One of the greatest challenges when implementing an integrated medical computer system is to make sure that its use results in tangible improvements both in the quality of medical care and the safety of patients.
Another major concern in these cases is to insure that the new system being adopted is accessible enough for doctors to feel that it is a key resource for their profession and not an obstacle that will disrupt the natural flow of their practice.
It is clear that the system must at heart be efficient at developing diagnoses, that it diminish the risk of interruptions when prescribing medicine, that it must be capable of taking into account factors which might otherwise be overlooked and that, at the same time it be an ideal tool to aid decision-making.
Faced with such challenges, it is worth asking how it is possible to develop systems which meet all these objectives, bearing in mind the complexity of medical science, the unique and unrepeatable nature of the clinical history of each patient and the impossibility of generalizing diagnoses or treatments?
In order to get his point of view on these questions Ehealth Reporter spoke with Dr. Alejandro López Osornio, a specialist in medical information technology.
Lopez Osornio worked on the implementation of the medical information technology system at the Hospital Italiano – a major health establishment in Argentina, which is also a leading provider of pre-paid medicine, was in charge of the implementation of the terminology server and currently, in addition to continuing his role as a family doctor at the center, is working on updating SNOMED CT standards, in both the international English and Spanish versions.
He performs this task at the TermMed consultancy which was founded four years ago by Guillermo Reynoso, also an expert in medical terminology.
ER: Why is it important for the success of a health information technology program to have a system of medical terminology standards such as SNOMED?
ALO: In principle because it is a means of facilitating interoperability between medical information technology systems. Sharing the same vocabulary allows the exchange of clinical information, the re-use of expert systems and joint statistical analysis, amongst other things. The use of SNOMED CT allows the medical information technology system to precisely determine the clinical situation described by the professional without needing to use technical classification such as ICD-10 or ICD-9-CM, in which they are forced to summarize the clinical situation by making use of a statistical categorization system with no clinical significance. Doctors can carry on using vocabulary which is much closer to the one they use in reality, with general terms for uncertain concepts and very specific terms where certainty exists. The structure of SNOMED provides the mechanisms to determine the relationship between these concepts for use in and information retrieval from databases of clinical data, regardless of the original language used for the data entry.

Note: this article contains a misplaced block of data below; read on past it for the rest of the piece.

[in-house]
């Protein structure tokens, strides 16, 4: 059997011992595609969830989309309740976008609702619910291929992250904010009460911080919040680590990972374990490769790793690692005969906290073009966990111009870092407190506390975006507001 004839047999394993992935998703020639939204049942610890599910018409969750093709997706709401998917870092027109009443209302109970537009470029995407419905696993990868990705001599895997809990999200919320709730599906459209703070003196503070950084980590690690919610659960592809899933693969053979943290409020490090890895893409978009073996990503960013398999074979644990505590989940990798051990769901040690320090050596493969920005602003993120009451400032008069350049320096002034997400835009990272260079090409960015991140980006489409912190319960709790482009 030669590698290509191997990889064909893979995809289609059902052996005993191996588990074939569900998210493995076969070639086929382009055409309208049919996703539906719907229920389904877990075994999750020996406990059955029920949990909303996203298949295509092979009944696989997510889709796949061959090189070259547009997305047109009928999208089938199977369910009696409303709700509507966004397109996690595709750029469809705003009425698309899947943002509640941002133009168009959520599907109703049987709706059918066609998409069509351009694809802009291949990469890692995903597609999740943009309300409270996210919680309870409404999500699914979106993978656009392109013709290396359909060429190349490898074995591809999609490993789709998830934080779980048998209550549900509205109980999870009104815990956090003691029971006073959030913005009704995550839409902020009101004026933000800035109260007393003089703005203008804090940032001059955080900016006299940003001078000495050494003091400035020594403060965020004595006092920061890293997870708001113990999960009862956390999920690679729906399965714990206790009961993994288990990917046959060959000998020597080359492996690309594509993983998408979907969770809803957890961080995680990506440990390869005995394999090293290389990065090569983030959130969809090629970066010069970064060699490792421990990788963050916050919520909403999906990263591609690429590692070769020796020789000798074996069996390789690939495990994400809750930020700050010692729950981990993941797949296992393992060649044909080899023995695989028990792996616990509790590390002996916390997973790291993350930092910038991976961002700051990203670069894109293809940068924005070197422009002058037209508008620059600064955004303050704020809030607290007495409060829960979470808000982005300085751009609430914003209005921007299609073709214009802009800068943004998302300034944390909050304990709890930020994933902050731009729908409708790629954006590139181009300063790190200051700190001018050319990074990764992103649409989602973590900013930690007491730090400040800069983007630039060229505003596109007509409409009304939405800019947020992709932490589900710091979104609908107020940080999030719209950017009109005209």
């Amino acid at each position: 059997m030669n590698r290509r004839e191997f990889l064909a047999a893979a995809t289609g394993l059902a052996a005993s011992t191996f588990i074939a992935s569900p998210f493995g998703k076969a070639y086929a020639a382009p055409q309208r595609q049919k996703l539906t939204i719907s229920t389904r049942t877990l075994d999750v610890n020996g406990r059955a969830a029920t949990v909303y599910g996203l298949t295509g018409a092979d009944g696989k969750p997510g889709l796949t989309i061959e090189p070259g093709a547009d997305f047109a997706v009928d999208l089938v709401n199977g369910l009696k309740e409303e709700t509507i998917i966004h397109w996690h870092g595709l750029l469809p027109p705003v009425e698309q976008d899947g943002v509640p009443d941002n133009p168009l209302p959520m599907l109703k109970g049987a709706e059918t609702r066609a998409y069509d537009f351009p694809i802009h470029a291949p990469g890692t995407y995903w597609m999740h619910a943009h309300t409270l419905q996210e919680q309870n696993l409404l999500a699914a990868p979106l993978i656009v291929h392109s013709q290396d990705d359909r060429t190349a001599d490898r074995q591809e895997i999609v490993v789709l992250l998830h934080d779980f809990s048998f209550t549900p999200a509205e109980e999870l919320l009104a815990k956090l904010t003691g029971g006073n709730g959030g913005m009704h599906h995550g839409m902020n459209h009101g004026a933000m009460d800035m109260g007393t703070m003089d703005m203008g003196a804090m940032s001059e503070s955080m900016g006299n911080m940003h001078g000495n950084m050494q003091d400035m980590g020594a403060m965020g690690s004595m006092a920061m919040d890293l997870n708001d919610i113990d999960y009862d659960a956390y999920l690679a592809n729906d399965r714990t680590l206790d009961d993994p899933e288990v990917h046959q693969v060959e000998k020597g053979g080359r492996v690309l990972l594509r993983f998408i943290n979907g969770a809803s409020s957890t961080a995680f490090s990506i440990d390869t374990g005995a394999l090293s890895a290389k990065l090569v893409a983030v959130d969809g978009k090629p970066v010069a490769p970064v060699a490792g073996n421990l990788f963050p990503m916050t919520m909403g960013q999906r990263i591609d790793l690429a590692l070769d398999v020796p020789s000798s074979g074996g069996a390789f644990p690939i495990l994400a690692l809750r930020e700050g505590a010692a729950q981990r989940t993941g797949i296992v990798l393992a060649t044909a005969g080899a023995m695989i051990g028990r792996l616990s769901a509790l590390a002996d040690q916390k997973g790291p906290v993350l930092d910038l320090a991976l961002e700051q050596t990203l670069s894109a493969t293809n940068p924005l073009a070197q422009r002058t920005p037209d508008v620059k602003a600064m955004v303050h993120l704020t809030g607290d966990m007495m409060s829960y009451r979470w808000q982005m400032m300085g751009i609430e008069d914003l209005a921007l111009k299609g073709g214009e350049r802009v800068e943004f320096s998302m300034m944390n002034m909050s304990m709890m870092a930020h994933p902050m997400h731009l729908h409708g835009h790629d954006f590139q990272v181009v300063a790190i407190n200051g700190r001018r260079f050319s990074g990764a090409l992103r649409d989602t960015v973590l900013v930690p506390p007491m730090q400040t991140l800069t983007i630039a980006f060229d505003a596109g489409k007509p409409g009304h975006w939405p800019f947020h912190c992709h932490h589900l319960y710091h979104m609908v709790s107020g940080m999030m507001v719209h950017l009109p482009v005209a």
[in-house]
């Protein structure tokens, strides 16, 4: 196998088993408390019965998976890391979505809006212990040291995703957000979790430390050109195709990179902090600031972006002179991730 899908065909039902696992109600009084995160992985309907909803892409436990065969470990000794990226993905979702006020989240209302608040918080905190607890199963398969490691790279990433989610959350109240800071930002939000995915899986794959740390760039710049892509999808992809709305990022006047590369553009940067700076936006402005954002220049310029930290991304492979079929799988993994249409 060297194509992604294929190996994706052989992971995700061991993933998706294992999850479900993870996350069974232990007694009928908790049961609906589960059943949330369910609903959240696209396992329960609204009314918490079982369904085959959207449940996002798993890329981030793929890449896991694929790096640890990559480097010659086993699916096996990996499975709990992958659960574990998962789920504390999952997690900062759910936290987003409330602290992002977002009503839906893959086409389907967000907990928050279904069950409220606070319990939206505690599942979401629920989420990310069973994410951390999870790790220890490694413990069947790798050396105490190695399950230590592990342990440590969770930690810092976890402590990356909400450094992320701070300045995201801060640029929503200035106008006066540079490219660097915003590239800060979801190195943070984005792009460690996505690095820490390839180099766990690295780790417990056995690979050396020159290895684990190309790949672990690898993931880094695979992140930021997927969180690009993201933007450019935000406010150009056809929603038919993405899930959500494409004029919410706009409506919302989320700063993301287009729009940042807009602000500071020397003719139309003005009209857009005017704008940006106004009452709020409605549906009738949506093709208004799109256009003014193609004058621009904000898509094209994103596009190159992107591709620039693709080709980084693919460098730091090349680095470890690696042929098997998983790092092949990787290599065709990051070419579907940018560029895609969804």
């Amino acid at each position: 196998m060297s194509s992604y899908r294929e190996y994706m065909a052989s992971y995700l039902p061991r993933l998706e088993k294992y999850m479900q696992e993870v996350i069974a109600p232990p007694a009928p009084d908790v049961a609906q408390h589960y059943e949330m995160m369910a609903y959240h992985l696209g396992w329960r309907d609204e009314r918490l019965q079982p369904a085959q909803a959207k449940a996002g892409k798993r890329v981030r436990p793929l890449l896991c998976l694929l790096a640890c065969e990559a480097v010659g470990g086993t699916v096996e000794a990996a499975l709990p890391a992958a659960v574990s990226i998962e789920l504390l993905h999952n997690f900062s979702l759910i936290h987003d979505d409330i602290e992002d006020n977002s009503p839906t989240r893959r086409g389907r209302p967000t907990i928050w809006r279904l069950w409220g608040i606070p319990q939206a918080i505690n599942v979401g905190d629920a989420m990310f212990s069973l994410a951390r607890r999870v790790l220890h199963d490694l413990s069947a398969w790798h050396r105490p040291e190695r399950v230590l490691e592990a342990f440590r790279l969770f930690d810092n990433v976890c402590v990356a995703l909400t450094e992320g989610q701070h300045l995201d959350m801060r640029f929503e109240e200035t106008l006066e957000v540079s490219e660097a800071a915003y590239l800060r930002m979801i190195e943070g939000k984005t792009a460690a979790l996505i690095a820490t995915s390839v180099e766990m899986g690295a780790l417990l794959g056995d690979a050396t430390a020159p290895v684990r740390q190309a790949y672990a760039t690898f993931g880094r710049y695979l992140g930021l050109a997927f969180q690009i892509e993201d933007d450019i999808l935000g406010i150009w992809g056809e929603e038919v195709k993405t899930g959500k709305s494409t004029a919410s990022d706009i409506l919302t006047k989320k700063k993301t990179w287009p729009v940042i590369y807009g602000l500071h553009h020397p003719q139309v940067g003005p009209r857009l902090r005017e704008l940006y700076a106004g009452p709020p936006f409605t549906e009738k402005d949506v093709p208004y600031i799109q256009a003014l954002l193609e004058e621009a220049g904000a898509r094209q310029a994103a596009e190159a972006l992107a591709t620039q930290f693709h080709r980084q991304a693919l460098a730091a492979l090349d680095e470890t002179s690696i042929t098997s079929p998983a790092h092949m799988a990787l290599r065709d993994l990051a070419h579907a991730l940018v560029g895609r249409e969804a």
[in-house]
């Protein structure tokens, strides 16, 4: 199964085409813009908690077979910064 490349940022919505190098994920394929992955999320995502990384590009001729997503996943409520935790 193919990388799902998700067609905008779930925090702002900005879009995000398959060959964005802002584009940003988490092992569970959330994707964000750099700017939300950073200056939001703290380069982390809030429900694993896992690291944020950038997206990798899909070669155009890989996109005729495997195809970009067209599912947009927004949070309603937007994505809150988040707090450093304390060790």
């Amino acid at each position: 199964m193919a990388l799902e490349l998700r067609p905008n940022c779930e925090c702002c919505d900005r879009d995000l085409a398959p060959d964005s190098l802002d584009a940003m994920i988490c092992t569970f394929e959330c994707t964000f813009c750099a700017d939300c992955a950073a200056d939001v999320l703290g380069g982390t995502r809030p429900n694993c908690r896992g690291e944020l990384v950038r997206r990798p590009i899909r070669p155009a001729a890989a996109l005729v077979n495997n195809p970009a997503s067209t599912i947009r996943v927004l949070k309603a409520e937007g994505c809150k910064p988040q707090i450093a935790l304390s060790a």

ER: Can it be said that SNOMED has become a necessary requirement for interoperability?
ALO: Today, SNOMED would appear to be the best option for interoperable terminology in the absence of other standards which compete at the same level of clinical terminology. The creation of the IHTSDO has ensured its implementation in member countries, which include the great majority of national health information technology projects in the world, transforming SNOMED CT into the “lingua franca” of interoperable terminology in health care. Furthermore, the World Health Organization (WHO) has established an agreement with the IFTSDO which states that SNOMED CT will form part of ICD-11 which will be composed of similar statistical categories to ICD-10 but with formal definitions based on SNOMED, generating an automatic and natural bridge between both terminologies.
ER: What does TermMed offer to support this process?